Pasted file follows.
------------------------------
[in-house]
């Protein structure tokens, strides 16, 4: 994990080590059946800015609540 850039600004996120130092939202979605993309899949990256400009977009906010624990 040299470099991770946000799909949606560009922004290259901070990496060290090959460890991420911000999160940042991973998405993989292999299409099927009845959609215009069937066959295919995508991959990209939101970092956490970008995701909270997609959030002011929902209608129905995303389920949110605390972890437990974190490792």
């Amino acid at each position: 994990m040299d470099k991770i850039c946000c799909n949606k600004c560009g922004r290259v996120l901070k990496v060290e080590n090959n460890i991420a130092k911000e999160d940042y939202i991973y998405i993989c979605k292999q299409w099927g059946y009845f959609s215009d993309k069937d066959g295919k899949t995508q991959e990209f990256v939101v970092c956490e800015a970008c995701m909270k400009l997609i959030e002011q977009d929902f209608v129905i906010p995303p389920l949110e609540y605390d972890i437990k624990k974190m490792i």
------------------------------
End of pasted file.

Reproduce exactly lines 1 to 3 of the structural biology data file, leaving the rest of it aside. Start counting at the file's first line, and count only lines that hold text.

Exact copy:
[in-house]
């Protein structure tokens, strides 16, 4: 994990080590059946800015609540 850039600004996120130092939202979605993309899949990256400009977009906010624990 040299470099991770946000799909949606560009922004290259901070990496060290090959460890991420911000999160940042991973998405993989292999299409099927009845959609215009069937066959295919995508991959990209939101970092956490970008995701909270997609959030002011929902209608129905995303389920949110605390972890437990974190490792």
């Amino acid at each position: 994990m040299d470099k991770i850039c946000c799909n949606k600004c560009g922004r290259v996120l901070k990496v060290e080590n090959n460890i991420a130092k911000e999160d940042y939202i991973y998405i993989c979605k292999q299409w099927g059946y009845f959609s215009d993309k069937d066959g295919k899949t995508q991959e990209f990256v939101v970092c956490e800015a970008c995701m909270k400009l997609i959030e002011q977009d929902f209608v129905i906010p995303p389920l949110e609540y605390d972890i437990k624990k974190m490792i």